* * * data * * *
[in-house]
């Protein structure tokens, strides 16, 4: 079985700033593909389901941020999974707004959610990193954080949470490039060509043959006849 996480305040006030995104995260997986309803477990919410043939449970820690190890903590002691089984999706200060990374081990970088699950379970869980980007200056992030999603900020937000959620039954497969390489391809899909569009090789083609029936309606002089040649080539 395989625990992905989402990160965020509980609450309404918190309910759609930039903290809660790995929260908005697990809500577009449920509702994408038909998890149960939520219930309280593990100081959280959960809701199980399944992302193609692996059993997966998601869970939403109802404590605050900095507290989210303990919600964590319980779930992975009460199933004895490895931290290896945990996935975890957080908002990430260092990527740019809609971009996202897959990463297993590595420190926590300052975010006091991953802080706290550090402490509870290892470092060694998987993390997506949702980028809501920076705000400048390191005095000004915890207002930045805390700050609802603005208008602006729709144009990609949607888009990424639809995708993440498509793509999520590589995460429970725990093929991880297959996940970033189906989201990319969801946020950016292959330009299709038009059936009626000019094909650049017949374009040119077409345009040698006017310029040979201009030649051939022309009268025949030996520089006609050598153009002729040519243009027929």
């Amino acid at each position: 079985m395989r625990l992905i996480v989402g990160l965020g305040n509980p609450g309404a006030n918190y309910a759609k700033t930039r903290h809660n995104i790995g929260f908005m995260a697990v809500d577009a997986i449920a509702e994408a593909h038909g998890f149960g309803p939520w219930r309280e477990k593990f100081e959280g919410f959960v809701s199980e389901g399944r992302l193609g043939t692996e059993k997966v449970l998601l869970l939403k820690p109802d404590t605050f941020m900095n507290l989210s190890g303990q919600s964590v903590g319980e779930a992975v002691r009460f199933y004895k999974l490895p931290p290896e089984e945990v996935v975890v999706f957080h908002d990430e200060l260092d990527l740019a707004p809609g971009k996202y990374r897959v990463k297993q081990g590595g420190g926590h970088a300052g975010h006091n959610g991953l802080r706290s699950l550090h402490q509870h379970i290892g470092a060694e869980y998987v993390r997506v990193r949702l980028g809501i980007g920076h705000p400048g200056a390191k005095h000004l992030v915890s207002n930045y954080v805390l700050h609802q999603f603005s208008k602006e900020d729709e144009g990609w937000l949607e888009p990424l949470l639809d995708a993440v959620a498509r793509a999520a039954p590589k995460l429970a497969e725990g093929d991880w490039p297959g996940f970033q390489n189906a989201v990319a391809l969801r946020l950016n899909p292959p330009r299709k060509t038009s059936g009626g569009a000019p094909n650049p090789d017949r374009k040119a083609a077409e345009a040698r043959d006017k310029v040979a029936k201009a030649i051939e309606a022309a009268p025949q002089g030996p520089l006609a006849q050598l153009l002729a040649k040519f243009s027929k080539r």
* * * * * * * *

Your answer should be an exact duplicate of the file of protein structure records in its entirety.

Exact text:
[in-house]
């Protein structure tokens, strides 16, 4: 079985700033593909389901941020999974707004959610990193954080949470490039060509043959006849 996480305040006030995104995260997986309803477990919410043939449970820690190890903590002691089984999706200060990374081990970088699950379970869980980007200056992030999603900020937000959620039954497969390489391809899909569009090789083609029936309606002089040649080539 395989625990992905989402990160965020509980609450309404918190309910759609930039903290809660790995929260908005697990809500577009449920509702994408038909998890149960939520219930309280593990100081959280959960809701199980399944992302193609692996059993997966998601869970939403109802404590605050900095507290989210303990919600964590319980779930992975009460199933004895490895931290290896945990996935975890957080908002990430260092990527740019809609971009996202897959990463297993590595420190926590300052975010006091991953802080706290550090402490509870290892470092060694998987993390997506949702980028809501920076705000400048390191005095000004915890207002930045805390700050609802603005208008602006729709144009990609949607888009990424639809995708993440498509793509999520590589995460429970725990093929991880297959996940970033189906989201990319969801946020950016292959330009299709038009059936009626000019094909650049017949374009040119077409345009040698006017310029040979201009030649051939022309009268025949030996520089006609050598153009002729040519243009027929």
């Amino acid at each position: 079985m395989r625990l992905i996480v989402g990160l965020g305040n509980p609450g309404a006030n918190y309910a759609k700033t930039r903290h809660n995104i790995g929260f908005m995260a697990v809500d577009a997986i449920a509702e994408a593909h038909g998890f149960g309803p939520w219930r309280e477990k593990f100081e959280g919410f959960v809701s199980e389901g399944r992302l193609g043939t692996e059993k997966v449970l998601l869970l939403k820690p109802d404590t605050f941020m900095n507290l989210s190890g303990q919600s964590v903590g319980e779930a992975v002691r009460f199933y004895k999974l490895p931290p290896e089984e945990v996935v975890v999706f957080h908002d990430e200060l260092d990527l740019a707004p809609g971009k996202y990374r897959v990463k297993q081990g590595g420190g926590h970088a300052g975010h006091n959610g991953l802080r706290s699950l550090h402490q509870h379970i290892g470092a060694e869980y998987v993390r997506v990193r949702l980028g809501i980007g920076h705000p400048g200056a390191k005095h000004l992030v915890s207002n930045y954080v805390l700050h609802q999603f603005s208008k602006e900020d729709e144009g990609w937000l949607e888009p990424l949470l639809d995708a993440v959620a498509r793509a999520a039954p590589k995460l429970a497969e725990g093929d991880w490039p297959g996940f970033q390489n189906a989201v990319a391809l969801r946020l950016n899909p292959p330009r299709k060509t038009s059936g009626g569009a000019p094909n650049p090789d017949r374009k040119a083609a077409e345009a040698r043959d006017k310029v040979a029936k201009a030649i051939e309606a022309a009268p025949q002089g030996p520089l006609a006849q050598l153009l002729a040649k040519f243009s027929k080539r």